This concept proved effective in my planned wall clock project in which the minutes hand motor steps every minute for a few milliseconds and stays idle afterwards. The same concept applies even more for the hours hand motor. So I used D5 of the UNO to control the powering of the stepper by feeding it to a power switching circuit.

I implemented the motor power control circuit shown here based on the 5VDC switching circuit published in ELECTRICAL ENGINEERING. The circuit is simple and contains 2 transistors and 3 resistors. I used a BD140 bipolar NPN transistor (Q1) to drive the motor for its ability to sink up to 1.5A enough to drive the stepper. The U1 transistor is the popular 2N3904 NPN that drives Q1 whenever UNO's D5 is set to HIGH. I noticed that Q1 gets hotter when driving the motor for extended periods, so I attached to it a sticky heatsink intended for Raspberry Pi to be on the safe side.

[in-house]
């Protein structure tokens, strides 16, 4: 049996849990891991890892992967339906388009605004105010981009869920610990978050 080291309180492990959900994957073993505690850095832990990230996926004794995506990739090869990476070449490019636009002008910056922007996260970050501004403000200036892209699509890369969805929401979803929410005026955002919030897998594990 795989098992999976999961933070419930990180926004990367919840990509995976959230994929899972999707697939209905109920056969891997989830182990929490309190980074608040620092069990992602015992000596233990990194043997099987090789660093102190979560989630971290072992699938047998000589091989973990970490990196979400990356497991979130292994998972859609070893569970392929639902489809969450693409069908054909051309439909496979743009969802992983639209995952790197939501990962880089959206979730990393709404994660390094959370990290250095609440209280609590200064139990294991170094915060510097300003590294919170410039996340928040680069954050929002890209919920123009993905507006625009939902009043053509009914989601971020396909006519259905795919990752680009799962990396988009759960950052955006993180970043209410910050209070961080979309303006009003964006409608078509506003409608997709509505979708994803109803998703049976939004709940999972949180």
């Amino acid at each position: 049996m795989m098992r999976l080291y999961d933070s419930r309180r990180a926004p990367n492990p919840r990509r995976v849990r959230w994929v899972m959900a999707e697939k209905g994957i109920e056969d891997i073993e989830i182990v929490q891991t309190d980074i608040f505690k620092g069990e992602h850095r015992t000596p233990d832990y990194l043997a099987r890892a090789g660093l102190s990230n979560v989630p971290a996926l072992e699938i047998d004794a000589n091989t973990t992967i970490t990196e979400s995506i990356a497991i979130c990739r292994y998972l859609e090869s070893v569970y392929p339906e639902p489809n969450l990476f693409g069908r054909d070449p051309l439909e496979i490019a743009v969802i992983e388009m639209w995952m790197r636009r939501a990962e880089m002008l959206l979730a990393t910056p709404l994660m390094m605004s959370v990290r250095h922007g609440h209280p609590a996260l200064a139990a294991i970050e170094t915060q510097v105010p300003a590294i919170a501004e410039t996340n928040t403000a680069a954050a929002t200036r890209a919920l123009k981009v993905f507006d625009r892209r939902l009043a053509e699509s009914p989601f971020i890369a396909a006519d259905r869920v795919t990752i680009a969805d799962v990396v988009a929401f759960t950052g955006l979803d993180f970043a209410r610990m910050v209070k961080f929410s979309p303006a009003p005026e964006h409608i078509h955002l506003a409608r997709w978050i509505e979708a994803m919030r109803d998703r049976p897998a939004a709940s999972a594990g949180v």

Project Code

I credit the simplicity of writing the code for this project (see Snippet shown here) to the Stepper library maintained by Arduino.

With the absence of the library, the user would have to manipulate the UNO's pins wired to the motor's coils in a specific order and the sketch footprint would then be much larger.

So I first installed the library and declared the motor instance which specifies the number of steps the motor's axis would rotate for a complete revolution (2048 for the 28BYJ-48), and the 4 UNO's pins connected to motor's terminals 4/2/3/1 which are D8 to D11 respectively. In the setup() function, I have assigned UNO's pin 6 for the Rotate button and pin 7 for the Align button.

The INPUT_PULLUP parameter is necessary since both buttons provide floating lines to those pins in the idle state and the internal pull-up resistors of the UNO make sure a 3.3V is present on those pins till a button press grounds them. Controlling the motor power is achieved using D5 of the UNO. When this pin is set to HIGH, the power circuit is activated and the motor is ready for stepping. When the pin is reset to LOW, the motor is deactivated.